More than 11million people in need of follow-up hospital care are now languishing on ‘hidden’ NHS waiting lists, a study suggests.
Experts warn these patients — equal to one in five of the population — risk being neglected and coming to harm as health leaders prioritise higher profile cases.
The NHS publishes headline figures each month showing how many people are waiting to start treatment, with number at a record high of 7.75million.
Rishi Sunak has made tackling this backlog one of his five priorities as Prime Minister but the tally excludes those who have had a procedure such as a hip operation or cataract removal and require vital check-ups.
New analysis by the Reform think tank, based on Freedom of Information disclosures, indicates there are 11.36million patients waiting for follow-up appointments.
The think tank found that the follow-up waitlist has grown significantly since the pandemic. It estimates that more than 11million patients are waiting for ongoing care – around 3.5 million more people than the elective backlog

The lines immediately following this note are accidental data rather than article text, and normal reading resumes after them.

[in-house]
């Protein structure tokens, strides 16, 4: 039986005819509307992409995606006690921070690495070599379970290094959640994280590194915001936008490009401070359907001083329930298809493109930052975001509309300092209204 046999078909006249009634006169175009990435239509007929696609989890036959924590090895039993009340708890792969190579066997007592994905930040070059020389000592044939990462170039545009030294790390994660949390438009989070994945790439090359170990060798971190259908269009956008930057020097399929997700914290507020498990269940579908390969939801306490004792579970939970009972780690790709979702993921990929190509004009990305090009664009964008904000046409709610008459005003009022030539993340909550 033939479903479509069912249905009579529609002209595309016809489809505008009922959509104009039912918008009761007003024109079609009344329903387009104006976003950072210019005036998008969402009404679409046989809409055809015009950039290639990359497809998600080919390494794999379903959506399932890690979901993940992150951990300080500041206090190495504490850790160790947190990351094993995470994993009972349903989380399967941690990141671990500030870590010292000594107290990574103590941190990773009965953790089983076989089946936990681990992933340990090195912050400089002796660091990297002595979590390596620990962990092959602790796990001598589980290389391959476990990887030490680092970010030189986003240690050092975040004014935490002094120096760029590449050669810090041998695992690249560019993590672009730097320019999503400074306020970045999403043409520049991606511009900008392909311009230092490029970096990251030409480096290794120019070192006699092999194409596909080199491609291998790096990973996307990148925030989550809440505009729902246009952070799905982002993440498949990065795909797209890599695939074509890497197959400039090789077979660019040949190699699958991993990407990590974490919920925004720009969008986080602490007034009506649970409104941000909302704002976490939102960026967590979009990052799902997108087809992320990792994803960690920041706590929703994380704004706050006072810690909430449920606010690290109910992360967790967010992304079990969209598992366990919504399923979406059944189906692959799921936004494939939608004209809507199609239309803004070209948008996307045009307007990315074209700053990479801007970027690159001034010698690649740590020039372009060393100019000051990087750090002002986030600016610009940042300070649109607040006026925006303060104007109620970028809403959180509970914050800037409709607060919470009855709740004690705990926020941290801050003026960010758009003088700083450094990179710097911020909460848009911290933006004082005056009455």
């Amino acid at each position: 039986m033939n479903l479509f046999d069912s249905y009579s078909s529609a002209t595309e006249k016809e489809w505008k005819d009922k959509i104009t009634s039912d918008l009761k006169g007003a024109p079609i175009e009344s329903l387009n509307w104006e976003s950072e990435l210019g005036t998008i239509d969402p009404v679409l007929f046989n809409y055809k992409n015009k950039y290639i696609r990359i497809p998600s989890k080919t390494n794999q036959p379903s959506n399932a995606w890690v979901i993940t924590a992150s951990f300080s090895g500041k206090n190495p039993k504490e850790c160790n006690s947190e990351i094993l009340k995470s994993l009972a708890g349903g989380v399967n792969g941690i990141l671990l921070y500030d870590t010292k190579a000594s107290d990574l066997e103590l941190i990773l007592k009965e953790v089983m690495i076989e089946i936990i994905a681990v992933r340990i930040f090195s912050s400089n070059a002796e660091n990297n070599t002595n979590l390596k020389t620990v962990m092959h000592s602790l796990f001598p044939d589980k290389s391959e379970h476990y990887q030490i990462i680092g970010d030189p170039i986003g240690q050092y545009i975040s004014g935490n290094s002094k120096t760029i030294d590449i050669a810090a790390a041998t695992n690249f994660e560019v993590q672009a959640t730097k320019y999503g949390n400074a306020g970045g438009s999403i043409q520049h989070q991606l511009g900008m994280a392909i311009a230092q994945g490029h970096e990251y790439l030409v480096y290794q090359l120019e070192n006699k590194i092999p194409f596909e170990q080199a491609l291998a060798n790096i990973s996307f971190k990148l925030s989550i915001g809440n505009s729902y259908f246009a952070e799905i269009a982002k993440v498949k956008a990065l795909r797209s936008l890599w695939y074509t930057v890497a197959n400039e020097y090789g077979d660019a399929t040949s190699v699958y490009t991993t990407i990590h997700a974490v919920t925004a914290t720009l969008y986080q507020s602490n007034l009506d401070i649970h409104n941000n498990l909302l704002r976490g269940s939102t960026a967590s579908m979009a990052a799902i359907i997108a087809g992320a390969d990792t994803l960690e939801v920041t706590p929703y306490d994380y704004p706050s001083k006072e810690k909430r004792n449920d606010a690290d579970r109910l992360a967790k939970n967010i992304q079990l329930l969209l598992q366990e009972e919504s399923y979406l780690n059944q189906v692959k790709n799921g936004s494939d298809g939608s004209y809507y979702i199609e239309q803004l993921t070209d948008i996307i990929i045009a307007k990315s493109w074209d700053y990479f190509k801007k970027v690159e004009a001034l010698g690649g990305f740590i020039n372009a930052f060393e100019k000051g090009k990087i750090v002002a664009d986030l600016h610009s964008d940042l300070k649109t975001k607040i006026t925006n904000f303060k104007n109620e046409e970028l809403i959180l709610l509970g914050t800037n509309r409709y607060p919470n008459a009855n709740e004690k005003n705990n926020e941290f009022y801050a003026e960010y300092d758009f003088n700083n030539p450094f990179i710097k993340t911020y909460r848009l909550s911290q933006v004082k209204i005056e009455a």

England’s ever-growing backlog hit 7.75million in August — the equivalent of one in seven people. This includes nearly 400,000 stuck in the system for over a year, often in pain
It means the ‘hidden’ waiting list has 3.6million more patients than the elective waiting list, with a combined total of 19.1million.
Each requires the attention of overstretched NHS staff, who could be used to treat new patients or follow-up with existing ones.
Failing to carry out adequate monitoring of long-term conditions or cancer patients, manage medicines, and check patients after surgery provides significant clinical risks.
What do the latest NHS performance figures show?
The overall waiting list grew by more than 65,000 to 7.75million in August. This is up from 7.68million in July.